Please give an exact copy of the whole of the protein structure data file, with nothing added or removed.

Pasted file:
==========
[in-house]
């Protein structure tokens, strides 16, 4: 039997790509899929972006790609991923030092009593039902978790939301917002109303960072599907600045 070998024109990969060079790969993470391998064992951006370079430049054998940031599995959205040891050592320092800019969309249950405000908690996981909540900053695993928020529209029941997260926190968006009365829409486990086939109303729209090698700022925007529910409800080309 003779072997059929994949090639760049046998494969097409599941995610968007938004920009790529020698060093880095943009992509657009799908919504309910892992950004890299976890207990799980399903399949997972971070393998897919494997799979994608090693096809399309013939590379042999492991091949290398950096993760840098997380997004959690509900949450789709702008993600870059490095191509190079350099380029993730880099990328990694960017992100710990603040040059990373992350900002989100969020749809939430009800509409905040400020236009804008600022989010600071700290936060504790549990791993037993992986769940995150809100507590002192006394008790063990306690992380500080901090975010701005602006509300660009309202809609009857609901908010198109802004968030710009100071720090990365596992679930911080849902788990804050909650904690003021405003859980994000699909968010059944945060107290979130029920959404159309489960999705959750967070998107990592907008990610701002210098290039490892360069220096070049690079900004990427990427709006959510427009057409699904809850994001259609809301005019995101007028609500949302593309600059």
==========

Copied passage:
[in-house]
């Protein structure tokens, strides 16, 4: 039997790509899929972006790609991923030092009593039902978790939301917002109303960072599907600045 070998024109990969060079790969993470391998064992951006370079430049054998940031599995959205040891050592320092800019969309249950405000908690996981909540900053695993928020529209029941997260926190968006009365829409486990086939109303729209090698700022925007529910409800080309 003779072997059929994949090639760049046998494969097409599941995610968007938004920009790529020698060093880095943009992509657009799908919504309910892992950004890299976890207990799980399903399949997972971070393998897919494997799979994608090693096809399309013939590379042999492991091949290398950096993760840098997380997004959690509900949450789709702008993600870059490095191509190079350099380029993730880099990328990694960017992100710990603040040059990373992350900002989100969020749809939430009800509409905040400020236009804008600022989010600071700290936060504790549990791993037993992986769940995150809100507590002192006394008790063990306690992380500080901090975010701005602006509300660009309202809609009857609901908010198109802004968030710009100071720090990365596992679930911080849902788990804050909650904690003021405003859980994000699909968010059944945060107290979130029920959404159309489960999705959750967070998107990592907008990610701002210098290039490892360069220096070049690079900004990427990427709006959510427009057409699904809850994001259609809301005019995101007028609500949302593309600059």